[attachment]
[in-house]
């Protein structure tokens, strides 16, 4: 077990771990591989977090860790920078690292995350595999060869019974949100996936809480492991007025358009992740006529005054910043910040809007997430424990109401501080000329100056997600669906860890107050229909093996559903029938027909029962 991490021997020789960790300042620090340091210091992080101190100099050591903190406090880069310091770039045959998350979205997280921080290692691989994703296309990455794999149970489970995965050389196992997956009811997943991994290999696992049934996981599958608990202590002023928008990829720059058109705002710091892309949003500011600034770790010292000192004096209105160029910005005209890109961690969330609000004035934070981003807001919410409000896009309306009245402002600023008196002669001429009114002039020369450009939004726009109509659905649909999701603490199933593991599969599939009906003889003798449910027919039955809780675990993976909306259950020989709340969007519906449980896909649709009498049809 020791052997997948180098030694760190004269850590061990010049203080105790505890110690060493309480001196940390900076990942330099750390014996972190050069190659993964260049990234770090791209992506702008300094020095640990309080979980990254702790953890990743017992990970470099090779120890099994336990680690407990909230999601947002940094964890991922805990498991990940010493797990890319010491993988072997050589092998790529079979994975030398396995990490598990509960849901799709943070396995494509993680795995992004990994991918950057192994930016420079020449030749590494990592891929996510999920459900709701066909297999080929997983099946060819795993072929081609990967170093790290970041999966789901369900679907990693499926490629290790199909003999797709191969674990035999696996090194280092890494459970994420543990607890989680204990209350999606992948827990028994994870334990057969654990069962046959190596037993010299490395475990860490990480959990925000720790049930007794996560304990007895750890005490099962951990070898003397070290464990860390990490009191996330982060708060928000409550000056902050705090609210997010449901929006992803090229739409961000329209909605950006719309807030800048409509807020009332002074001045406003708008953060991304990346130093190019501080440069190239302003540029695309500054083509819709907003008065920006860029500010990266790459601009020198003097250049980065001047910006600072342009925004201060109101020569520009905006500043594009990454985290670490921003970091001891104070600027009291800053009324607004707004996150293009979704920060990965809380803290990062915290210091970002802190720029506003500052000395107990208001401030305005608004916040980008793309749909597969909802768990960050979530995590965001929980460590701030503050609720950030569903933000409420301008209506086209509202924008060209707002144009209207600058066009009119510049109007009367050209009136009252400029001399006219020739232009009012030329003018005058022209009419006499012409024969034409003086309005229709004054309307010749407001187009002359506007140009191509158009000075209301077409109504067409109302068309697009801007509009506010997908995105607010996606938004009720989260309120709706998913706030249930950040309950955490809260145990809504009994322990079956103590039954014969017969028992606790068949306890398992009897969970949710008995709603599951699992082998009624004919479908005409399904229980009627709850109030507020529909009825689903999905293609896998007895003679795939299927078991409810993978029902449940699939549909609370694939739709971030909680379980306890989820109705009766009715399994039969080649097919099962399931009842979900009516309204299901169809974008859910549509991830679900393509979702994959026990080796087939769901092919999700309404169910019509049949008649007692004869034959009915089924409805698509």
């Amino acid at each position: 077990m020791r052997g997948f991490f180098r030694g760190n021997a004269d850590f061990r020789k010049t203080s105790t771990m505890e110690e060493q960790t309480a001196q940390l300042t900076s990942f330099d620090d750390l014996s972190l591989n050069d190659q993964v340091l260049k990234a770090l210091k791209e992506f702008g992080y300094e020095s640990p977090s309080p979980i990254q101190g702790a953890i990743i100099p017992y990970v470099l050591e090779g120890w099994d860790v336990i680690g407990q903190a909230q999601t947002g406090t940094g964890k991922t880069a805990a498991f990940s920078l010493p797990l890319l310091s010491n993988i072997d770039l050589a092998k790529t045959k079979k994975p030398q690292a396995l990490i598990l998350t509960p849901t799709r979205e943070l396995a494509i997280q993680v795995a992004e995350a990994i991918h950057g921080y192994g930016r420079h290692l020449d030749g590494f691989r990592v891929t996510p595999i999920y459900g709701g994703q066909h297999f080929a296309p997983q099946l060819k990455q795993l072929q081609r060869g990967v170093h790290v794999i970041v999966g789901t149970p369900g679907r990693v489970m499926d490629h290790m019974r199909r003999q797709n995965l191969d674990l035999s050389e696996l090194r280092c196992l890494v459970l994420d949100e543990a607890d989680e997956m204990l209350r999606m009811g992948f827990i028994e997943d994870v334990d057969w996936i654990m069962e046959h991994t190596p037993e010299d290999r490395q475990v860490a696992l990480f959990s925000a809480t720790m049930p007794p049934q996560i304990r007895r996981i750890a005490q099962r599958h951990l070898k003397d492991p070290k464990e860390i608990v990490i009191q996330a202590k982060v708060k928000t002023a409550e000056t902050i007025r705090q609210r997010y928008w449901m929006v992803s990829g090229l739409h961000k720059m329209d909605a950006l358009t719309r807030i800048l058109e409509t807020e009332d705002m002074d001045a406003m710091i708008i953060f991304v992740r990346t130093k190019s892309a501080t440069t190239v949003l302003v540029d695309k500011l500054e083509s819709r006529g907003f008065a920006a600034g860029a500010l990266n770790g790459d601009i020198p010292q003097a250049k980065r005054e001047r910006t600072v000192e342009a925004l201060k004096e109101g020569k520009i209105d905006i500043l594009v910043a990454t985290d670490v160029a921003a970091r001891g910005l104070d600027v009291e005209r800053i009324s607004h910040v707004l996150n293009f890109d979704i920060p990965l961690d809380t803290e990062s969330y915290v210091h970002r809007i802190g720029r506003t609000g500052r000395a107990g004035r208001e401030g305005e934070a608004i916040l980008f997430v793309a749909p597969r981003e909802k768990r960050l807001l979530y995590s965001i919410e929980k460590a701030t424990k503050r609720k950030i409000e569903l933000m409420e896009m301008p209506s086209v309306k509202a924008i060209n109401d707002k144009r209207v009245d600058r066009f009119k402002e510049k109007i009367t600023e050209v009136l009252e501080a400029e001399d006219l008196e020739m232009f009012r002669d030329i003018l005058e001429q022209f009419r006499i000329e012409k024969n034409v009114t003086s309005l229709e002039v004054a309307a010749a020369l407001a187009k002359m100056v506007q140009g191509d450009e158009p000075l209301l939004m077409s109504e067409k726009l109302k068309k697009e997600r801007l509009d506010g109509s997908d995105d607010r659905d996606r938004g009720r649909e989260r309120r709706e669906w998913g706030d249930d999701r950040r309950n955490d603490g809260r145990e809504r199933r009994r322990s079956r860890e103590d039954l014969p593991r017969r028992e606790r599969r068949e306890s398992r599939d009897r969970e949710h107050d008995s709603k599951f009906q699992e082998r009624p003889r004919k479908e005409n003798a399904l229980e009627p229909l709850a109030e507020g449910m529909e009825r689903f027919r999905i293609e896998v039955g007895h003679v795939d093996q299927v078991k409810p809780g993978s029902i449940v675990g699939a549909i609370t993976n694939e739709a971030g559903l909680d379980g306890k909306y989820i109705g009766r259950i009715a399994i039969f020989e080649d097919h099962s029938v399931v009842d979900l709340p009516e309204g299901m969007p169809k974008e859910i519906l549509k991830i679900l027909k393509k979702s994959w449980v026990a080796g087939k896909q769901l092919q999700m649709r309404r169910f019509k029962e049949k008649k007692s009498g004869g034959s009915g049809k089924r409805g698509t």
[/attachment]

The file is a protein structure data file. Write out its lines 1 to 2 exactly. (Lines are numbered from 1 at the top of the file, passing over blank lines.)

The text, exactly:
[in-house]
């Protein structure tokens, strides 16, 4: 077990771990591989977090860790920078690292995350595999060869019974949100996936809480492991007025358009992740006529005054910043910040809007997430424990109401501080000329100056997600669906860890107050229909093996559903029938027909029962 991490021997020789960790300042620090340091210091992080101190100099050591903190406090880069310091770039045959998350979205997280921080290692691989994703296309990455794999149970489970995965050389196992997956009811997943991994290999696992049934996981599958608990202590002023928008990829720059058109705002710091892309949003500011600034770790010292000192004096209105160029910005005209890109961690969330609000004035934070981003807001919410409000896009309306009245402002600023008196002669001429009114002039020369450009939004726009109509659905649909999701603490199933593991599969599939009906003889003798449910027919039955809780675990993976909306259950020989709340969007519906449980896909649709009498049809 020791052997997948180098030694760190004269850590061990010049203080105790505890110690060493309480001196940390900076990942330099750390014996972190050069190659993964260049990234770090791209992506702008300094020095640990309080979980990254702790953890990743017992990970470099090779120890099994336990680690407990909230999601947002940094964890991922805990498991990940010493797990890319010491993988072997050589092998790529079979994975030398396995990490598990509960849901799709943070396995494509993680795995992004990994991918950057192994930016420079020449030749590494990592891929996510999920459900709701066909297999080929997983099946060819795993072929081609990967170093790290970041999966789901369900679907990693499926490629290790199909003999797709191969674990035999696996090194280092890494459970994420543990607890989680204990209350999606992948827990028994994870334990057969654990069962046959190596037993010299490395475990860490990480959990925000720790049930007794996560304990007895750890005490099962951990070898003397070290464990860390990490009191996330982060708060928000409550000056902050705090609210997010449901929006992803090229739409961000329209909605950006719309807030800048409509807020009332002074001045406003708008953060991304990346130093190019501080440069190239302003540029695309500054083509819709907003008065920006860029500010990266790459601009020198003097250049980065001047910006600072342009925004201060109101020569520009905006500043594009990454985290670490921003970091001891104070600027009291800053009324607004707004996150293009979704920060990965809380803290990062915290210091970002802190720029506003500052000395107990208001401030305005608004916040980008793309749909597969909802768990960050979530995590965001929980460590701030503050609720950030569903933000409420301008209506086209509202924008060209707002144009209207600058066009009119510049109007009367050209009136009252400029001399006219020739232009009012030329003018005058022209009419006499012409024969034409003086309005229709004054309307010749407001187009002359506007140009191509158009000075209301077409109504067409109302068309697009801007509009506010997908995105607010996606938004009720989260309120709706998913706030249930950040309950955490809260145990809504009994322990079956103590039954014969017969028992606790068949306890398992009897969970949710008995709603599951699992082998009624004919479908005409399904229980009627709850109030507020529909009825689903999905293609896998007895003679795939299927078991409810993978029902449940699939549909609370694939739709971030909680379980306890989820109705009766009715399994039969080649097919099962399931009842979900009516309204299901169809974008859910549509991830679900393509979702994959026990080796087939769901092919999700309404169910019509049949008649007692004869034959009915089924409805698509």